Costs and benefits of the Iran stance

Brian M Downing

Candidate Trump made plain his opposition to the 2015 JCPOA, better known as the Iran nuclear deal. In recent weeks President Trump was on the path toward decertification, stiffer sanctions, and bolder confrontation. However, he faced opposition from his own cabinet and even from retired Israeli generals and Mossad chiefs.

Last week’s announcement was less forceful than anticipated. Iran was not certified in compliance with the nuclear deal, but the White House refrained from further action, for now. The issue of sanctions is in the hands of congress, where no significant pro-Iranian faction dwells but where platoons of politicians mindful of anti-Iranian pressures gather.

How are world capitals responding? Will the US benefit from this either geopolitically or financially?

Sunni states

A year ago, Iran’s foes in the Gulf would have welcomed decertification and escalating hostility toward Iran. In recent weeks, probably because of fiscal concerns and potential unrest from allying with the US and Israel, Riyadh has begun a dialogue with Tehran.

Sunni capitals may be displeased with Washington. Tough talk and the prospect of tougher actions will not help the cause of dialogue. Indeed, mistrust between sectarian capitals is likely increasing. The US is not attentive to matters of timing.

Sunni capitals may turn against Iran as swiftly and unexpectedly, though. Iranian actions in Kurdistan and eastern Syria may bring another about face.

The EU

Most European leaders already see the American president as inexperienced and artless in world affairs – useful though he may be against Russia. Concern is growing that the US cannot be trusted to act responsibly or consistently.

The EU sees the US as too close to the Israeli Right, which in the estimation of European leaders, is unreasonably opposed to Iran. Further, the US and Israel are undermining the two-state negotiations and supporting the gradual expansion of settler control of the West Bank. Neither is conducive to regional stability, as numerous Israeli politicians and security chiefs have noted.

European capitals may benefit from the American position, though. No sooner had the ink dried on the nuclear deal than EU delegations flew into Tehran to expand trade. They are unlikely to encounter competition from American firms.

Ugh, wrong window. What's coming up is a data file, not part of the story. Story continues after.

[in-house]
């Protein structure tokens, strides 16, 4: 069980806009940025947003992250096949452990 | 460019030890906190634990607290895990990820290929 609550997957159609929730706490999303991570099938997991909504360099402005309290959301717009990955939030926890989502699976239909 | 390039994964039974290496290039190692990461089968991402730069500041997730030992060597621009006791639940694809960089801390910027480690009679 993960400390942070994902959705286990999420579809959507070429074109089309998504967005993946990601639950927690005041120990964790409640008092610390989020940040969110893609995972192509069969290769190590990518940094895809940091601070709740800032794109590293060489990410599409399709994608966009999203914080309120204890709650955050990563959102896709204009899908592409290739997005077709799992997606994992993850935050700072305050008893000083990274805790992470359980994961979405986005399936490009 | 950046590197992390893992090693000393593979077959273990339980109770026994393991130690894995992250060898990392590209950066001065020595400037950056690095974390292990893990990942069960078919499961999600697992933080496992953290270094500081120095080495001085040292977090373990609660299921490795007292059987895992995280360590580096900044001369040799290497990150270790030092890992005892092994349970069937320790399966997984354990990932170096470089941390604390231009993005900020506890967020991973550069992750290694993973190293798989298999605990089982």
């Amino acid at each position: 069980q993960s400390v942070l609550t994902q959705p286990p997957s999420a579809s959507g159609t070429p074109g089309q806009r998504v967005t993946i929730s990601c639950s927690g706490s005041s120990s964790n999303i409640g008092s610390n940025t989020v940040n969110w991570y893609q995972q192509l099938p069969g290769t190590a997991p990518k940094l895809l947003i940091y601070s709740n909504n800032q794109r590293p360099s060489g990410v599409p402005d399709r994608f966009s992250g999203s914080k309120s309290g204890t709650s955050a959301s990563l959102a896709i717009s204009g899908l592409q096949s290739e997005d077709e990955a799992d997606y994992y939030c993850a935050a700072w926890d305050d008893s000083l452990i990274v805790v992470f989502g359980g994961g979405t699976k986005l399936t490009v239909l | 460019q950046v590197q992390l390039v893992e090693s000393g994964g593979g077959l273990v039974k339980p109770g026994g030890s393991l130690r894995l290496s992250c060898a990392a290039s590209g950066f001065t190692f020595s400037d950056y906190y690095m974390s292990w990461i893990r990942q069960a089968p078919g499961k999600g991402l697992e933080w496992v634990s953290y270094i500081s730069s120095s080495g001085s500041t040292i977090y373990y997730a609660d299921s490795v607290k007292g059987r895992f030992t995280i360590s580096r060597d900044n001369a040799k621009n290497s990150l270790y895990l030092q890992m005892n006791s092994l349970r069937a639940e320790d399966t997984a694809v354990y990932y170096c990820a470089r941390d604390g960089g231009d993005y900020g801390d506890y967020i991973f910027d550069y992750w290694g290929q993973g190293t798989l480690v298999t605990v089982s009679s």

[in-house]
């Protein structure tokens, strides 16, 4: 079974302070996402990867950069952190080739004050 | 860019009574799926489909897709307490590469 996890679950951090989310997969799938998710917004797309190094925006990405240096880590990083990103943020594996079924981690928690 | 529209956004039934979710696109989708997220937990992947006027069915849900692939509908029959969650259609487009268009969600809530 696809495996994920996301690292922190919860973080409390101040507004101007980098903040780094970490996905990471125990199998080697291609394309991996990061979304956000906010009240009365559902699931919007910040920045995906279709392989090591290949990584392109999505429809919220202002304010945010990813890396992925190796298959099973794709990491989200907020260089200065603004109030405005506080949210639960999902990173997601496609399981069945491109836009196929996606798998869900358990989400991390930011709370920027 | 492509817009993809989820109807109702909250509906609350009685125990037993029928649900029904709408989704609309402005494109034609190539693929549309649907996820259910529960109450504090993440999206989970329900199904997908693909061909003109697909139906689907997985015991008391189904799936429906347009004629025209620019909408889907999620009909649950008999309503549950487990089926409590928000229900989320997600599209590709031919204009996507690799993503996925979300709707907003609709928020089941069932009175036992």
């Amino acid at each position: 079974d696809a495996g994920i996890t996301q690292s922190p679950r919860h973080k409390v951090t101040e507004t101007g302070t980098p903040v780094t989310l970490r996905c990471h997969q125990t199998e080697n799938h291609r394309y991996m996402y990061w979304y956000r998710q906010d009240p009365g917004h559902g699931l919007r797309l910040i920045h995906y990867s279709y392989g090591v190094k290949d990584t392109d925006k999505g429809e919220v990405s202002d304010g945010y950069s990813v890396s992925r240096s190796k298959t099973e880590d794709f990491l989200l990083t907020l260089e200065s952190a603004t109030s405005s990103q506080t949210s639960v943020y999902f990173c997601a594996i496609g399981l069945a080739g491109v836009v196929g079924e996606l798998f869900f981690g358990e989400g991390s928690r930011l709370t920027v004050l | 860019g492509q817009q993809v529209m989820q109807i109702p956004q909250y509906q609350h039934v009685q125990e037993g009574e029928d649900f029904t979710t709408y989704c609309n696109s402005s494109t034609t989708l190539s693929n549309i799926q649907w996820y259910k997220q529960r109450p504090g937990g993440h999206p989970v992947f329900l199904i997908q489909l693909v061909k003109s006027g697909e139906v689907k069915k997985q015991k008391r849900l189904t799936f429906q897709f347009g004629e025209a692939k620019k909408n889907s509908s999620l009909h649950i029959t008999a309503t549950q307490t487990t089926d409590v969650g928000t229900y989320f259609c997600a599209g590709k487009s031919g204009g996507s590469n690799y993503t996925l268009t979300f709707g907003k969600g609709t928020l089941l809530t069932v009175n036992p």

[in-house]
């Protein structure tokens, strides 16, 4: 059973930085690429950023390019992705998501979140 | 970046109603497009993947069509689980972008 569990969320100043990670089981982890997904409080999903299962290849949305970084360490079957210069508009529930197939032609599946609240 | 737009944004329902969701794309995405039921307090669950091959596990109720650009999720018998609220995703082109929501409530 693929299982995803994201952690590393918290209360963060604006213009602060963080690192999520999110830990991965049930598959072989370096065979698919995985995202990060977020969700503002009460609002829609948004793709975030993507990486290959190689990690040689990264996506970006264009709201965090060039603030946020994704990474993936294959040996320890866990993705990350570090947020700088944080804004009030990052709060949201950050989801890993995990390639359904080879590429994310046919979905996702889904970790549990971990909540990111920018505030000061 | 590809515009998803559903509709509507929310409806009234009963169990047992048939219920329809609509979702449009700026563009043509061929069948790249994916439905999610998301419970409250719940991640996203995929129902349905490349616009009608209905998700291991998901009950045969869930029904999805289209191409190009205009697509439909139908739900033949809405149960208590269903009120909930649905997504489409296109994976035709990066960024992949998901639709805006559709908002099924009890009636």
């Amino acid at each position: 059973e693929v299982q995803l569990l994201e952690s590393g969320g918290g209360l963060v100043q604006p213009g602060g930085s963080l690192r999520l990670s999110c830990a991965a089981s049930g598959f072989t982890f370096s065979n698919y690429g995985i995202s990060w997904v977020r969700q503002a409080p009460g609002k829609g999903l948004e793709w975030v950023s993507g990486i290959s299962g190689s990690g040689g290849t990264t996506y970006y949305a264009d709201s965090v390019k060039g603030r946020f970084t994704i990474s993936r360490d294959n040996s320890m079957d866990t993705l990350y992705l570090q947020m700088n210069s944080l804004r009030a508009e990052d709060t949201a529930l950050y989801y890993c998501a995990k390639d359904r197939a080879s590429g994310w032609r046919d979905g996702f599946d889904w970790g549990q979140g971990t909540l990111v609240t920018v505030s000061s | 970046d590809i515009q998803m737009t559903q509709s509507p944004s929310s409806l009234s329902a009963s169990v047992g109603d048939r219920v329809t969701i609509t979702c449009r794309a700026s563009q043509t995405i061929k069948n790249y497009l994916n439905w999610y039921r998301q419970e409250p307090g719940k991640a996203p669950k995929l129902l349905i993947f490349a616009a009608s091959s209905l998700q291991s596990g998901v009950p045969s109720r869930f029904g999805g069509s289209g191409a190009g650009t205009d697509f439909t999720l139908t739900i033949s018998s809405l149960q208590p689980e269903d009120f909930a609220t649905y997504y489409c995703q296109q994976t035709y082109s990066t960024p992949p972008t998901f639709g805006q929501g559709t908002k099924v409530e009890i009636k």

The Far East

Allies such as Japan, S Korea, and Taiwan welcome a firm stand on nuclear proliferation, though they are likely concerned by a possible distraction from N Korea. Pyongyang, after all, already has nuclear weapons, is making strides in missile technology, and over the years has acted more aggressively than Tehran has.

Action against Iran will be judged a misallocation of resources from East Asia. It will also embolden the North and endanger the region’s oil supplies from the Gulf. Reckless actions will increase China’s standing in the world and hasten its stride toward regional hegemony.

US interests

Late last year Boeing negotiated an impressive sale of civilian aircraft to Iran. Pressure will grow, perhaps in both Washington and Tehran, to limit or end the deal. American firms, especially those dealing in consumer goods, may have to look on as foreign competitors benefit from Iran’s millions of urban, western-oriented young people.

American standing and leadership will continue to suffer. American commitments to treaties are subject to sudden change. The country seems headed for greater conflict with Iran. Confrontations in the Gulf may lead to skirmishes. Ongoing insurgencies inside Iran may become more intense.

The US may expect increased Iranian support to insurgents in Afghanistan. Tehran sees the Taliban as a rabid Sunni band, one that massacred its consulate personnel in 1998. The IRGC, however, has delivered weapons to the Taliban over the years, chiefly as a warning that hostile actions from Washington will bring retaliation.

The present Iranian policy confuses and distances longstanding allies and brings no material rewards. Americans might ask whether this new president, a businessman who once questioned the usefulness of many foreign involvements, isn’t investing heavily in another dubious enterprise.

Copyright 2017 Brian M Downing

Brian M Downing is a national security analyst who has written for outlets across the political spectrum. He studied at Georgetown University and the University of Chicago, and did post-graduate work at Harvard’s Center for International Affairs. Thanks to Susan Ganosellis.